Nice Idea, but the $100 for the geiger counter part can be done cheaper.

Look on the web for hacking a smoke detector.

They work much the same. They have a small isotope and sensor when smoke particals pass between the two they trigger reaction much like the geiger counter.

A cheaper source of random triggering components. Just make the chamber a bit larger to your liking and tweak the trigger thresholds and your in business. Oh yea, disable the alarm too, its a bit load.

Another approach, put the the isotope aside ( in a metal box, it is radioactive ) and point the sensor to the sun.  The sensor will usually react to the small gama from the sun's rays.

Though I was not looking to make a random numbers generator, about 7 years ago I needed to develop a particulate detector and found that interfacing to the smoke detector turned out to be quite easy and just needed to change the thresholds to my needs.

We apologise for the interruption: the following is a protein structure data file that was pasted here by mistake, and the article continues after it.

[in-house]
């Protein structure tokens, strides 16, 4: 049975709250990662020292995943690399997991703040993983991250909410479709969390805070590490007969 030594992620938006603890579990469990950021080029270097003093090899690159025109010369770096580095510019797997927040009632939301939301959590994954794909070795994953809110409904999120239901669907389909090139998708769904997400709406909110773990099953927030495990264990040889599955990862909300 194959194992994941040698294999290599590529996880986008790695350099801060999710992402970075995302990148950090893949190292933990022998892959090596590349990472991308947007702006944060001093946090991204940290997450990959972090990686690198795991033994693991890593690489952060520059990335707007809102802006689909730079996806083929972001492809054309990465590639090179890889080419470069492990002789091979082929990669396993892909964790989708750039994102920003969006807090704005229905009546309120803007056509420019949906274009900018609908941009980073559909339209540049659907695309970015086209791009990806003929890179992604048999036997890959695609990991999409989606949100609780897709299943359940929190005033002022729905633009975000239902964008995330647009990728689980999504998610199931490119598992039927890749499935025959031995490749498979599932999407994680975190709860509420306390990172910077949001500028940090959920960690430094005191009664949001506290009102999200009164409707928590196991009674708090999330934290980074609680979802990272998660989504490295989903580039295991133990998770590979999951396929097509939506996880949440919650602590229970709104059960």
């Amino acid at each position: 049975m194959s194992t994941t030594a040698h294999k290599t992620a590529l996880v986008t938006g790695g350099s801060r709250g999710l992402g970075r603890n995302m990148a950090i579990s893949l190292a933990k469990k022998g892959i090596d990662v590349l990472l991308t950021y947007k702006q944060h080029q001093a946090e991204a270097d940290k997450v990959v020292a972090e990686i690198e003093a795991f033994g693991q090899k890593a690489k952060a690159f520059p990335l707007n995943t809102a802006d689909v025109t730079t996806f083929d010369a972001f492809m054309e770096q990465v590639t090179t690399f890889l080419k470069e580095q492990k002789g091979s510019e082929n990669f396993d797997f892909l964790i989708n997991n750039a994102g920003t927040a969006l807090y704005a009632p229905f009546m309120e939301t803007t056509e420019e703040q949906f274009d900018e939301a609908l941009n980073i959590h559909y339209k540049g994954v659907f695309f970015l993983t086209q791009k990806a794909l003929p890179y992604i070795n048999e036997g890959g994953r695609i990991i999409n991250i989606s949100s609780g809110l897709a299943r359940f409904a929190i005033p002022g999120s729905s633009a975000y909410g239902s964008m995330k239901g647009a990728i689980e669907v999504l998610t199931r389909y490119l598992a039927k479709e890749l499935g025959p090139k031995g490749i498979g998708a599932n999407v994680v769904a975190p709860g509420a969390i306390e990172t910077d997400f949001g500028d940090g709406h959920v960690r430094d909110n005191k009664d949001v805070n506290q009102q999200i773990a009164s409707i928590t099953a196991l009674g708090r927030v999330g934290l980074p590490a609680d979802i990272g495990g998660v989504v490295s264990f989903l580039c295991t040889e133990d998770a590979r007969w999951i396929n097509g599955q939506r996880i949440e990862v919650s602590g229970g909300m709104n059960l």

Hope this can help anyone trying to save a bit to develop on your idea.

5 replies

I think this is actually not the case. The sensor in the Am-241 smoke detectors does not detect individual gammas. It compares the electrical currents through two ionization chambers: one that's open to air versus a sealed one for reference, both irradiated to ionize air in them. Smoke reduces ion mobility in the open one, hence measurable difference in current. Your particle detector from 7 years ago perhaps reacted to ionization current by UV light that affected one chamber more than the other...?
cheers, M

Actually you are both right and wrong.

There are 2 types of smoke detectors out there on the market.
 1.  Ionization based, these are very fast but also cost more
 2. particle based, these though the do use an isotope, they look at a capacitive difference between chambers enough to trigger a response when particles pass into one of the chambers.

you need the second type because they use a radioactive isotope that randomly decays.